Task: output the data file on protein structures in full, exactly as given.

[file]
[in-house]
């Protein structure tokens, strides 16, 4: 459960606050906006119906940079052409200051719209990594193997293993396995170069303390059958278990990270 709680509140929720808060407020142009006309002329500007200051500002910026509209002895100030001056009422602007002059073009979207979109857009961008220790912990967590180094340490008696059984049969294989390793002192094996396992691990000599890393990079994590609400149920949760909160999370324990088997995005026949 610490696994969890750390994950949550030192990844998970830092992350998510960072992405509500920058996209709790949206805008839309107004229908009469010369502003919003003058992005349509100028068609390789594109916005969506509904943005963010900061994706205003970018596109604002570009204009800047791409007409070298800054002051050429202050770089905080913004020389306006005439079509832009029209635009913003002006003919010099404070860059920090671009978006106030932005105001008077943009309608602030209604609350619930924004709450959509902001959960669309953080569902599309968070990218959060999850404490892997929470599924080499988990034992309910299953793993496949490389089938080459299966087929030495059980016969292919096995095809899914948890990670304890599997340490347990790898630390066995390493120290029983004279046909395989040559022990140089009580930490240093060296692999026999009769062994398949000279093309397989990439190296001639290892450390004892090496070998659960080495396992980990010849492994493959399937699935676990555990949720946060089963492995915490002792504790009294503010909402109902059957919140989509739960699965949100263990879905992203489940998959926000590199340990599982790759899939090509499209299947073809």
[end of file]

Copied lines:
[in-house]
């Protein structure tokens, strides 16, 4: 459960606050906006119906940079052409200051719209990594193997293993396995170069303390059958278990990270 709680509140929720808060407020142009006309002329500007200051500002910026509209002895100030001056009422602007002059073009979207979109857009961008220790912990967590180094340490008696059984049969294989390793002192094996396992691990000599890393990079994590609400149920949760909160999370324990088997995005026949 610490696994969890750390994950949550030192990844998970830092992350998510960072992405509500920058996209709790949206805008839309107004229908009469010369502003919003003058992005349509100028068609390789594109916005969506509904943005963010900061994706205003970018596109604002570009204009800047791409007409070298800054002051050429202050770089905080913004020389306006005439079509832009029209635009913003002006003919010099404070860059920090671009978006106030932005105001008077943009309608602030209604609350619930924004709450959509902001959960669309953080569902599309968070990218959060999850404490892997929470599924080499988990034992309910299953793993496949490389089938080459299966087929030495059980016969292919096995095809899914948890990670304890599997340490347990790898630390066995390493120290029983004279046909395989040559022990140089009580930490240093060296692999026999009769062994398949000279093309397989990439190296001639290892450390004892090496070998659960080495396992980990010849492994493959399937699935676990555990949720946060089963492995915490002792504790009294503010909402109902059957919140989509739960699965949100263990879905992203489940998959926000590199340990599982790759899939090509499209299947073809």